On a January night, full of smog, we wander through darkened alleyways, somewhere north of the Forbidden City. It is cold and the air is noxious, so not many people are out. The PM 2.5 scale is over 500, some of the highest readings in history, but it gives the old city a sense of mystery. Visibility cuts off within perhaps 50 meters and streetlights and signs glow eerily.
In our walk we pass down empty alleyways. We catch glimpses of people in restaurant windows or hear noises from the insides of lane houses. My friend has an idea of where we are going, but its rough, adding to the sense of anticipation in our destination.
Suddenly an ancient building emerges from the thick fog. . . the outlines of a temple roof. It appears as if it has come from some distant ancient time, appearing like a ghost in the modern city. There is a doorway to the compound and a large man, dressed in an old fashioned suit stands guard. He ushers us into the courtyard.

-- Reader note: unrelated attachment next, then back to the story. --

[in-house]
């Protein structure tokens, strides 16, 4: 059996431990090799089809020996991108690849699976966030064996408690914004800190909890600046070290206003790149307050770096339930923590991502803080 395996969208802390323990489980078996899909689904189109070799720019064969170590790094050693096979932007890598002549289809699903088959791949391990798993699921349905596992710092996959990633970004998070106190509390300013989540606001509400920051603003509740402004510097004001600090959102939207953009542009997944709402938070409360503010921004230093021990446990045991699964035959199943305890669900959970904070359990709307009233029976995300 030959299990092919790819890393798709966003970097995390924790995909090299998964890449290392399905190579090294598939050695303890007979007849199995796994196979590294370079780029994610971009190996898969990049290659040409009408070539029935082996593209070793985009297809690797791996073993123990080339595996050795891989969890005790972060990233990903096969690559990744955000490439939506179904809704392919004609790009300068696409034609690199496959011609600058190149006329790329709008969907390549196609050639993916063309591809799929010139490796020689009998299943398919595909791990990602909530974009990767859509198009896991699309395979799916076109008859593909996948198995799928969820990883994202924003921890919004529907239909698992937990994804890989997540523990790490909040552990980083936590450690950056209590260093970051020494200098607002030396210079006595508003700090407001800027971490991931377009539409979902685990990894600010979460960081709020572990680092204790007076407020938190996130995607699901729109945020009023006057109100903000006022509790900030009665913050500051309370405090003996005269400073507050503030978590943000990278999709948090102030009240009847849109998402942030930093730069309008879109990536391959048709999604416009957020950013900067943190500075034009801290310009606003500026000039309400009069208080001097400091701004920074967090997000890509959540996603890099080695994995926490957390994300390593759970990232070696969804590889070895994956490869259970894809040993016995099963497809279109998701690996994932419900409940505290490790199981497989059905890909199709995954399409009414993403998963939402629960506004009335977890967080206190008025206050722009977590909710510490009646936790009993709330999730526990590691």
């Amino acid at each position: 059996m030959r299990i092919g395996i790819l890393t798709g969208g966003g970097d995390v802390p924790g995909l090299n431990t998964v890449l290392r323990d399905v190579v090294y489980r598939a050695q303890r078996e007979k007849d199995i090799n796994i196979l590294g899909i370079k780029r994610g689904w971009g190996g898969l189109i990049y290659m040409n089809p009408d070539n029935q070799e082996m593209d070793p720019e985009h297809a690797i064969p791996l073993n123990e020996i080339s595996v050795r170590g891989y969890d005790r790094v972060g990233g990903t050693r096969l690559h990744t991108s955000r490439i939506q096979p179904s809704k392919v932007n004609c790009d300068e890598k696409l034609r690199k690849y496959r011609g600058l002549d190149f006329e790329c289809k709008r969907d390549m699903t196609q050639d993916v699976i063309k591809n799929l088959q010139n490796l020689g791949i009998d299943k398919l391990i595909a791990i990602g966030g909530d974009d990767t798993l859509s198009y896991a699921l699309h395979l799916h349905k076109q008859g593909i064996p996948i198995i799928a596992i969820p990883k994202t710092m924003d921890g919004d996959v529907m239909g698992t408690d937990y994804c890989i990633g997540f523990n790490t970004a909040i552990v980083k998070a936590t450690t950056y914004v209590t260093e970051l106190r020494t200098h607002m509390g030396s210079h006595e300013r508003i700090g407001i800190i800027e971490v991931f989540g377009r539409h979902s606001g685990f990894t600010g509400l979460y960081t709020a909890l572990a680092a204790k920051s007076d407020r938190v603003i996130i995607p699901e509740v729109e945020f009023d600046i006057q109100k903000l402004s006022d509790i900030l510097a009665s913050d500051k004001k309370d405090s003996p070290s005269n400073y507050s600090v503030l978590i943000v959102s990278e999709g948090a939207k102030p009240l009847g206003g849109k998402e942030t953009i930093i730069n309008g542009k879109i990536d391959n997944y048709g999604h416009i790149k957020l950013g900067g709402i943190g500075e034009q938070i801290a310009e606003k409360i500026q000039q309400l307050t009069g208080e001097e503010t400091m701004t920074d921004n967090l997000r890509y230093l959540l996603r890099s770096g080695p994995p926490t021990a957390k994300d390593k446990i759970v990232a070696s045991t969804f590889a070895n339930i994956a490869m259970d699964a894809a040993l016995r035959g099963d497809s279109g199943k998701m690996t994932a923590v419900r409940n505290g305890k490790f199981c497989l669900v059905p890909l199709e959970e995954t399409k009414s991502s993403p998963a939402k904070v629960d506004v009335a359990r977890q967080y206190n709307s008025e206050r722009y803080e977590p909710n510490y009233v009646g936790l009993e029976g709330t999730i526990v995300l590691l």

This is the Temple Hotel and Restaurant. . . a Buddhist temple whose history goes back to the Ming Dynasty. It was originally a temple for Buddhist scribes, then home to a 'Living Buddha' during the Qing. Later it was a bike and television factory during the Communist period. Now it has been restored into a luxury boutique hotel, one of the trendiest restaurants in the city, and an art gallery.
This restoration is different from other similar projects. There is none of the faux restoration, trying to make it look too perfect but just making it seem fake and new, that permeates so many other historical sites. This one is artfully done, but at the same time letting the age and history through, keeping the different layers of history that exist in this site as part of the whole spectacle. Visitors can walk through some of the halls and look in the art gallery, before spending the night or eating in the restaurant.
This is one of my favorite places in Beijing. . . partially because of the magical night when I first saw it. For others that was a night of dirt and smog, of Beijing's horrible weather, but within that, for me, something wonderful and magical emerged . . .
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